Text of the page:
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CPTPP signals support for Singapore, Mexican businesses to venture overseas: PM Lee

CPTPP signals support for Singapore, Mexican businesses to venture overseas: PM Lee

Singapore's Prime Minister Lee Hsien Loong speaks to the Mexican Senate. (Photo: Elizabeth Neo)

MEXICO CITY: The Comprehensive and Progressive Agreement for Trans-Pacific Partnership (CPTPP) - which both Mexico and Singapore are part of - signals to companies that their governments encourage and support their ventures into each other’s countries, said Singapore Prime Minister Lee Hsien Loong on Wednesday (Nov 20).

In his address to the Mexican Senate during an official visit to the country, Mr Lee said the world has seen Trans-Pacific trade grow significantly in recent years.

READ: Singapore and Mexico sign slew of new agreements, underscore importance of CPTPP

Singapore’s biggest market in the Americas is the US, but it also has substantial trade with Mexico and other Latin American countries.

Mexico’s largest trading partner in Asia is China but other Asian nations also present opportunities for Mexico, noted Mr Lee.

“Mexico and Singapore are both strategically located near the centres of our respective regions. As gateways to the countries around us, we can be pathfinders for trade and commerce," he said.

"A more integrated Asia Pacific, with strong links between the two sides of the Pacific Ocean, gives countries an interest in one another’s economic success.”

READ: Asia not ‘centre of the world’, needs cooperation with other regions to progress - PM Lee

Mr Lee highlighted that despite being more than 16,000km apart and separated by the Pacific Ocean, Singaporean and Mexican leaders have made several exchanges in recent years.

President Halimah Yacob - who was then speaker of Parliament - spoke in the Mexican Senate in 2017. Former president Tony Tan also made a state visit to Mexico in 2016.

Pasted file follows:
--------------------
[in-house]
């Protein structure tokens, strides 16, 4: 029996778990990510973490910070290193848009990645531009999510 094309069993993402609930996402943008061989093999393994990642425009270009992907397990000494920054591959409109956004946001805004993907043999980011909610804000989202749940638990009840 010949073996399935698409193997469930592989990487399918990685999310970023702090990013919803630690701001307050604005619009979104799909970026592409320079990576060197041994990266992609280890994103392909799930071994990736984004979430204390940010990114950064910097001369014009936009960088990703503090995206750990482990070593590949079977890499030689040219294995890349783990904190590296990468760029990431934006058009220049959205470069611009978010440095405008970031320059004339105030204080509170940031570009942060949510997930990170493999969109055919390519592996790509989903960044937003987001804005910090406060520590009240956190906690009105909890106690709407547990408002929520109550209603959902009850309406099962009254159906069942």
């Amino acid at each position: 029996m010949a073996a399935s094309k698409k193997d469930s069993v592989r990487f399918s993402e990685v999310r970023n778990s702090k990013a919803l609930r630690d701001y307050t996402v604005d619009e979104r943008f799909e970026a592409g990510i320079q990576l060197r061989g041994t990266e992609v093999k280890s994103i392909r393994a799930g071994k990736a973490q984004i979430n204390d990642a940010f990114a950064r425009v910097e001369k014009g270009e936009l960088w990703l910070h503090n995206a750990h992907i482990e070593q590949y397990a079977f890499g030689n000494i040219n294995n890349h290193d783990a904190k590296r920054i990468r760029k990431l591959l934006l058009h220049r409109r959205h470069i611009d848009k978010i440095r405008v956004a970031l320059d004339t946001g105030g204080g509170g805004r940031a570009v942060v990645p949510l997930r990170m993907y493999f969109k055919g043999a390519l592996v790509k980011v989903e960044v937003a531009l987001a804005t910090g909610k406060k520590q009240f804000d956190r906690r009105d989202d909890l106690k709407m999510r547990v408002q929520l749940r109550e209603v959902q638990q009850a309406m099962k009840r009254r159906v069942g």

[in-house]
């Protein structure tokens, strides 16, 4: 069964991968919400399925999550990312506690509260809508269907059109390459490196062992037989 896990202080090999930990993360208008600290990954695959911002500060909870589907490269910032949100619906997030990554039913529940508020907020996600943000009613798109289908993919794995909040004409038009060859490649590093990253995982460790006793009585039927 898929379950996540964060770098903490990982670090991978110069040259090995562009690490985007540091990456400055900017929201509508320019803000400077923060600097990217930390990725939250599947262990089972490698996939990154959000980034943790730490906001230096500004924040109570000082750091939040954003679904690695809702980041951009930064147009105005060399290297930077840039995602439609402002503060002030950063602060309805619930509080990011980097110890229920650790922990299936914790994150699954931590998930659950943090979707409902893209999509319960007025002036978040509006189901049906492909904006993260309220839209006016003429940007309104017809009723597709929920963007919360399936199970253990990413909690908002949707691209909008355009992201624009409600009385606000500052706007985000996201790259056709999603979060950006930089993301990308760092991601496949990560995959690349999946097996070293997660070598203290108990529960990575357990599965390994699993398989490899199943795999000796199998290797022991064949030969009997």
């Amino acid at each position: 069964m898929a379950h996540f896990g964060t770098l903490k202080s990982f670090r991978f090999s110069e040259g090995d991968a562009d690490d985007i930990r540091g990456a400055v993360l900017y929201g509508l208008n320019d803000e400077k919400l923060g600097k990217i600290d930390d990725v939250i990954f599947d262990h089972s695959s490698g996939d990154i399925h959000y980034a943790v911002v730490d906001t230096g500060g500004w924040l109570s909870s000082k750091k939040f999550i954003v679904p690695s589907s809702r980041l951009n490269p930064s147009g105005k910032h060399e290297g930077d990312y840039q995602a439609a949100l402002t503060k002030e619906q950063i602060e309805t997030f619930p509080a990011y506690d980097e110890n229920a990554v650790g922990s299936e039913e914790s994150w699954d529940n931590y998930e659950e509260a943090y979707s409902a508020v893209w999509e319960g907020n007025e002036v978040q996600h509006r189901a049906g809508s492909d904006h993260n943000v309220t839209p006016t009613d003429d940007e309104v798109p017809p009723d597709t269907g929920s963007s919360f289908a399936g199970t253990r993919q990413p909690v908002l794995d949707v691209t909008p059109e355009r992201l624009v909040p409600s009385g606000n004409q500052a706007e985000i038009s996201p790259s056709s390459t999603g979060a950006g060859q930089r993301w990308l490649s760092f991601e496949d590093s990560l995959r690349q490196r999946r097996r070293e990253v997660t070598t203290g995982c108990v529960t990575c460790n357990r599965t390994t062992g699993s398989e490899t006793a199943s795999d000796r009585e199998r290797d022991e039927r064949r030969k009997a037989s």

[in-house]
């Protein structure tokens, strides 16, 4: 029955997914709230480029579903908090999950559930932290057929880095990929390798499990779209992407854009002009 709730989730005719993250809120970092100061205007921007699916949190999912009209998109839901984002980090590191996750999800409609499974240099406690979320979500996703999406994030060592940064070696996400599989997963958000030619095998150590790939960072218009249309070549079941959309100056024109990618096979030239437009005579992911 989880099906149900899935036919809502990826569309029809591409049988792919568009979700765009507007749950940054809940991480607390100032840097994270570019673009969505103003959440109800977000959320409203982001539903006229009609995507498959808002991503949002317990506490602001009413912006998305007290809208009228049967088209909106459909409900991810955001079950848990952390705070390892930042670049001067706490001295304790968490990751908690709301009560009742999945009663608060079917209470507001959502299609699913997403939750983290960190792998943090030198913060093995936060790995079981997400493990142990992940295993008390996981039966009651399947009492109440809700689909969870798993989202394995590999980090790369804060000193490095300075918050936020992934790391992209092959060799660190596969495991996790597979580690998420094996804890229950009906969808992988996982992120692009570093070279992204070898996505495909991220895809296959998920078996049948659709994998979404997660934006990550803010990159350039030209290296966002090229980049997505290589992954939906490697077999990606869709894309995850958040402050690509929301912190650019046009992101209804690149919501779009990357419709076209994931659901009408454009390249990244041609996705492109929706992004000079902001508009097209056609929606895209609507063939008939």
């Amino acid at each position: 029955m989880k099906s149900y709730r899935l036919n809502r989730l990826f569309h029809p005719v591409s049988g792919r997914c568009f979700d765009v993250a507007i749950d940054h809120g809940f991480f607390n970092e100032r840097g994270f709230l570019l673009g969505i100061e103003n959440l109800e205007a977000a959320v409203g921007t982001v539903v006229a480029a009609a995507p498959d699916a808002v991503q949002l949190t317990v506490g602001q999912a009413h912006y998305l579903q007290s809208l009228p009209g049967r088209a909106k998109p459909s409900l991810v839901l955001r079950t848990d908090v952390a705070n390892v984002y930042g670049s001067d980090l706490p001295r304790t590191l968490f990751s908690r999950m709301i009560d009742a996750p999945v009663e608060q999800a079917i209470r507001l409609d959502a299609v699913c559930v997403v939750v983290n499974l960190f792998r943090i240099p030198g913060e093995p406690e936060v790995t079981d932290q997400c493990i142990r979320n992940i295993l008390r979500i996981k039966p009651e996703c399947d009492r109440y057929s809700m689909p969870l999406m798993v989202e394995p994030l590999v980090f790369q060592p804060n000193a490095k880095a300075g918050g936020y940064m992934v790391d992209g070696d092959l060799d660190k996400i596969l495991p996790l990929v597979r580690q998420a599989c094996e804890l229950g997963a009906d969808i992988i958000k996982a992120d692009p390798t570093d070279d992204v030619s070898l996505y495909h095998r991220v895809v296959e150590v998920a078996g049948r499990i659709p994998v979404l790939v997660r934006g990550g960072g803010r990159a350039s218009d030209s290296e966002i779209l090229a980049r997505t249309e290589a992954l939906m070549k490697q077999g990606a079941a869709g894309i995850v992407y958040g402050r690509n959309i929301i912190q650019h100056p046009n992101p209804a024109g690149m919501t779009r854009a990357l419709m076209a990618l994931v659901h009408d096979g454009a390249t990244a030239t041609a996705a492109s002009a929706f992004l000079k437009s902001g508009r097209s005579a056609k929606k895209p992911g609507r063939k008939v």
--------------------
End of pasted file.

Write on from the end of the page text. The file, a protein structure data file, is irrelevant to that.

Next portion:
Both countries speak different languages and have different cultures; yet, relations have grown over the years, said Mr Lee. 

“Perhaps one reason for our growing relations is our similar histories and dispositions. We are both former colonies. Singapore was a British settlement, while Mexico was colonised by the Spanish for 300 years.

"Both were also the centres of trade for our respective regions, Asia and the Americas. So our natural instinct is to be outward-looking and to connect with others in the world,” he added.


Mr Lee noted that in a globalised and integrated world, countries cooperate extensively with one another through trade agreements, such as the North American Free Trade Agreement (NAFTA) in the Americas and the Regional Comprehensive Economic Partnership (RCEP) between Asean and China, Japan, South Korea, Australia and New Zealand.

He expressed hope that the ongoing negotiations for a Free Trade Agreement (FTA) with the Pacific Alliance (PA) involving Mexico, Chile, Peru and Colombia - which would make Singapore an Associate State of the PA - would conclude by the end of the year.

“Concluding this FTA will not only help us deepen our relationship with you, it will also enable Mexico and the PA countries to build deeper links with Asia, including Singapore.

"The last round of FTA negotiations in Bogota went well. More than two-thirds of the FTA have now been resolved,” said Mr Lee.

The final round of negotiations will take place in Mexico City next month.

Singapore's Prime Minister Lee Hsien Loong at a welcome ceremony before addressing the Mexican Senate. (Photo: Elizabeth Neo)

Following his address on Wednesday, Mr Lee met with various senators and attended a lunch held by Mexico’s Foreign Affairs Minister Marcelo Ebrard together with a group of governors from the States of Querétaro, Durango, Guanajuato, Oaxaca, and San Luis Potosí.

The prime minister expressed Singapore’s interest to expand cooperation with their states and welcomed the growing cooperation in the areas of infrastructure, education and master-planning.

Later in the day, he was presented with the Distinguished Guest of the City and Mayor Medal at the city hall by the mayor of Mexico City Claudia Sheinbaum.

Source: CNA/jt(rw)


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